Newsletter: Essential California Week in Review: Residents of California mountains trapped in their homes

Aerial view of snow-covered homes
Big Bear Valley is covered with snow Thursday after a series of storms blanketed the San Bernardino Mountains.
(Brian van der Brug / Los Angeles Times)

Good morning, and welcome to the Essential California newsletter. It is Saturday, March 4.

Here’s a look at the top stories of the last week

Gov. Gavin Newsom declares state of emergency in 13 counties as winter storms hammer California. Newsom declared a state of emergency for 13 counties in California that have been hammered by historic winter storms.

More on the California storm:

California lawmakers revive an effort to ban involuntary servitude as punishment for crimes. State lawmakers could let voters decide whether to “prohibit slavery in any form,” which could change work requirements in prisons.

L.A. County’s COVID-19 emergency will end March 31. Los Angeles County will end its COVID-19 emergency declaration at the end of March, becoming the latest region to take that step amid improving pandemic conditions.


A $150,000 ‘executive protection dog’? Rich L.A. homeowners are snapping them up. Cheaper than a bodyguard, more portable than an alarm system, guard dogs costing six figures are in high demand in L.A.’s wealthier precincts.

See the photos behind this week’s biggest stories: California ends pandemic emergency but enters a winter wonderland.

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Newsom and IRS give Californians until October to file tax returns. Following the Internal Revenue Service’s lead, Newsom said most Californians won’t have to pay their state taxes until Oct. 16. The delay is available to residents in Los Angeles and 50 other counties covered by a federal emergency declaration.

Los Angeles County agrees to $28.85-million settlement with Bryant family over crash photos. L.A. County has agreed to pay the Bryant family $28.5 million in a settlement over photos of the helicopter crash in which Kobe Bryant, the Lakers star’s daughter and seven others were killed.

Pandemic food benefits are ending for millions of Californians. California families will no longer receive extra CalFresh benefits given during the COVID-19 pandemic. Now what?

Hidden, illegal casinos are booming in L.A., with organized crime reaping big profits. Offering mostly electronic forms of gambling, casitas — Spanish for “little houses” — can bring in tens of thousands of dollars a week. The ultimate beneficiaries, authorities say, are members of the Mexican Mafia, the prison-based syndicate that oversees Latino street gangs in Southern California.


Pasadena police are banking on a phone-hacking tool to solve a cold case murder. A years-old Pasadena homicide case could hinge on what has long been considered the holy grail of modern police investigations: a tool for breaking into locked phones.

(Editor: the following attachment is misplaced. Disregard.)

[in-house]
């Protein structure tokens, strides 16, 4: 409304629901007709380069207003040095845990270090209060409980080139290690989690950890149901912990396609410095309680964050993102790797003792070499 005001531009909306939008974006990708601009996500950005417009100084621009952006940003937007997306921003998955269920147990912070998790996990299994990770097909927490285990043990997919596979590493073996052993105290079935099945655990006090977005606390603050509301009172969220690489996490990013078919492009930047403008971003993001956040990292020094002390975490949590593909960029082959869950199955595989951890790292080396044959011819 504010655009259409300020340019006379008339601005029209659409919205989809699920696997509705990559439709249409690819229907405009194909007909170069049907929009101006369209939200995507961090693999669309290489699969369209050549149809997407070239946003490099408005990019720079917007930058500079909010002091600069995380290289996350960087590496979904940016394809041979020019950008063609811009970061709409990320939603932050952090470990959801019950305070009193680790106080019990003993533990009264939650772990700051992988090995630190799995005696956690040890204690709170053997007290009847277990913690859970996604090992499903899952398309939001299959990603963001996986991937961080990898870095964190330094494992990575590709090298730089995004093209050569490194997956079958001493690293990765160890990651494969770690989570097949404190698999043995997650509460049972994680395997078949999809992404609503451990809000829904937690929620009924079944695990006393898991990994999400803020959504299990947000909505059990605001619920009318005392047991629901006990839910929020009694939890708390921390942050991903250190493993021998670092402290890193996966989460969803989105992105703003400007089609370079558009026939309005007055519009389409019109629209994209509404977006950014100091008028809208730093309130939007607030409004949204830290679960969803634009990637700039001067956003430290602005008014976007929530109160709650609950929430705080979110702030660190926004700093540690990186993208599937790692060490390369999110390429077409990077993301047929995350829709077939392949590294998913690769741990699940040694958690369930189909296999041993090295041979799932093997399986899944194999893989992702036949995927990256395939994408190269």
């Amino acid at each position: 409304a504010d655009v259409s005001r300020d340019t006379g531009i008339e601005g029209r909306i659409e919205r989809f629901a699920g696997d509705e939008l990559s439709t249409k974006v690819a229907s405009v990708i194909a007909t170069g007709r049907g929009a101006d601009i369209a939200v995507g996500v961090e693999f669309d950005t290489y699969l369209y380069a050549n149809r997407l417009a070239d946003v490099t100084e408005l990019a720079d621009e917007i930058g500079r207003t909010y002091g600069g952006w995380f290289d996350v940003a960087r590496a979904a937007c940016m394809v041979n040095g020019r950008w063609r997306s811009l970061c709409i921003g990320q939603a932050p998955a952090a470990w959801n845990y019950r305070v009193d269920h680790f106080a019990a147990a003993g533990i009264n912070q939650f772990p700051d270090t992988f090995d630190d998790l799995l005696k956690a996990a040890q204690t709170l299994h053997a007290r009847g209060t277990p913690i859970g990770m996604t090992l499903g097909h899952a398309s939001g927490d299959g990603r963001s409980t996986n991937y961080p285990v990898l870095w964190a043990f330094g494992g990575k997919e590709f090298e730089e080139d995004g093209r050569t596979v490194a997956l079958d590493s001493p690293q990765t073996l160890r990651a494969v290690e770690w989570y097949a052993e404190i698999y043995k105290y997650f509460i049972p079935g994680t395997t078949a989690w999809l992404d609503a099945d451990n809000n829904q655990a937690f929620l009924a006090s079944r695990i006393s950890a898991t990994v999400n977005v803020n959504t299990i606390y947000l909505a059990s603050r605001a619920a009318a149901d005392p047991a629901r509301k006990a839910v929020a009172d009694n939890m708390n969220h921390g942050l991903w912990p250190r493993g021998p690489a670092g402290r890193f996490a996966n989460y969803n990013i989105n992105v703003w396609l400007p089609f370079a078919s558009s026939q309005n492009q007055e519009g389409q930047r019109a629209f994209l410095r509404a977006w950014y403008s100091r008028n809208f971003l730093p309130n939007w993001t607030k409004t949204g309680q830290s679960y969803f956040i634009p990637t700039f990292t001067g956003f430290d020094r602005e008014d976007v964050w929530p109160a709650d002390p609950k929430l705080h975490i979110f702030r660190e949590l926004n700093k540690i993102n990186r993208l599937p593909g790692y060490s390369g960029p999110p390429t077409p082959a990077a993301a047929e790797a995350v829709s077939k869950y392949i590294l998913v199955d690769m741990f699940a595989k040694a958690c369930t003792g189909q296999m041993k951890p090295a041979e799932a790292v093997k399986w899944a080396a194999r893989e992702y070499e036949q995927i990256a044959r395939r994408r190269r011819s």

California regulators reject San Joaquin Valley groundwater management plans. State regulators say the plans are inadequate in six areas of the San Joaquin Valley. The move triggers state intervention to bolster regulation.

Tijuana sewage isn’t only in Imperial Beach waves. It’s in the air. And San Diegans are breathing it. UC San Diego researchers found that bacteria from raw sewage in the waters off Imperial Beach are becoming airborne, posing a potential health risk.

Florida Gov. Ron DeSantis makes a California pilgrimage to woo influential Republicans. DeSantis, who has tangled with Newsom, is expected to court California delegates and donors during his visit.

The Bay Bridge lights are going dark Sunday. The light display illuminating the Bay Bridge for 10 years is set to come down, but it’s not certain whether a new one will replace it.

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ICYMI, here are this week’s great reads

Five friends ski the tallest mountain in Los Angeles. Andy Lewicky devotes himself to a peculiar hobby — discovering hidden spots for backcountry skiing in the mountains of drought-plagued Southern California. Could an epic cold front offer something truly extraordinary, an opportunity to charge down the slopes with a view of downtown in the distance?


Jaguars, narcos, illegal loggers: One man’s battle to save a jungle and Maya ruins. Archaeologist Richard Hansen has devoted his life to preserving Maya sites and artifacts. But some question whether his efforts will do more harm than good.

Sikh motorcyclist joins a cross-country ride against hate. Here’s what happened when a Sikh motorcycle club planned a “ride against hate” across the country, hoping to educate the public about their culture.

Today’s week-in-review newsletter was curated by Kenya Romero. Please let us know what we can do to make this newsletter more useful to you. Send comments, complaints and ideas to

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